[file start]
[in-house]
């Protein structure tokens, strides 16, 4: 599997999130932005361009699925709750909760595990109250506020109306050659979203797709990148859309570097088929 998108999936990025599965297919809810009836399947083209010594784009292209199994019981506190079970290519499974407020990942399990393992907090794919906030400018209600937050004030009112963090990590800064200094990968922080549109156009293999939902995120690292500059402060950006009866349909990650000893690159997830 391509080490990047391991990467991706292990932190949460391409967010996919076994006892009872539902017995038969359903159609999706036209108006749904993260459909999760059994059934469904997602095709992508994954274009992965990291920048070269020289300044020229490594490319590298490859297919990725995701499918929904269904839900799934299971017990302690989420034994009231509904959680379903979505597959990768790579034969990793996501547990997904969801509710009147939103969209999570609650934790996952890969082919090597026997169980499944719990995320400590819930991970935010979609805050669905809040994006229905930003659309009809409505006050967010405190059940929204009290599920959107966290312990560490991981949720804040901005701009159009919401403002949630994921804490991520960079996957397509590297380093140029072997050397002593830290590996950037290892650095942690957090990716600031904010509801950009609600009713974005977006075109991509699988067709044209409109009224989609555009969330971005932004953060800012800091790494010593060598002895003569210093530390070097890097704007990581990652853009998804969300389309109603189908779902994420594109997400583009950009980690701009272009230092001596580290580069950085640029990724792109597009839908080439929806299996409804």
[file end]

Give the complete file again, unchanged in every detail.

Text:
[in-house]
């Protein structure tokens, strides 16, 4: 599997999130932005361009699925709750909760595990109250506020109306050659979203797709990148859309570097088929 998108999936990025599965297919809810009836399947083209010594784009292209199994019981506190079970290519499974407020990942399990393992907090794919906030400018209600937050004030009112963090990590800064200094990968922080549109156009293999939902995120690292500059402060950006009866349909990650000893690159997830 391509080490990047391991990467991706292990932190949460391409967010996919076994006892009872539902017995038969359903159609999706036209108006749904993260459909999760059994059934469904997602095709992508994954274009992965990291920048070269020289300044020229490594490319590298490859297919990725995701499918929904269904839900799934299971017990302690989420034994009231509904959680379903979505597959990768790579034969990793996501547990997904969801509710009147939103969209999570609650934790996952890969082919090597026997169980499944719990995320400590819930991970935010979609805050669905809040994006229905930003659309009809409505006050967010405190059940929204009290599920959107966290312990560490991981949720804040901005701009159009919401403002949630994921804490991520960079996957397509590297380093140029072997050397002593830290590996950037290892650095942690957090990716600031904010509801950009609600009713974005977006075109991509699988067709044209409109009224989609555009969330971005932004953060800012800091790494010593060598002895003569210093530390070097890097704007990581990652853009998804969300389309109603189908779902994420594109997400583009950009980690701009272009230092001596580290580069950085640029990724792109597009839908080439929806299996409804």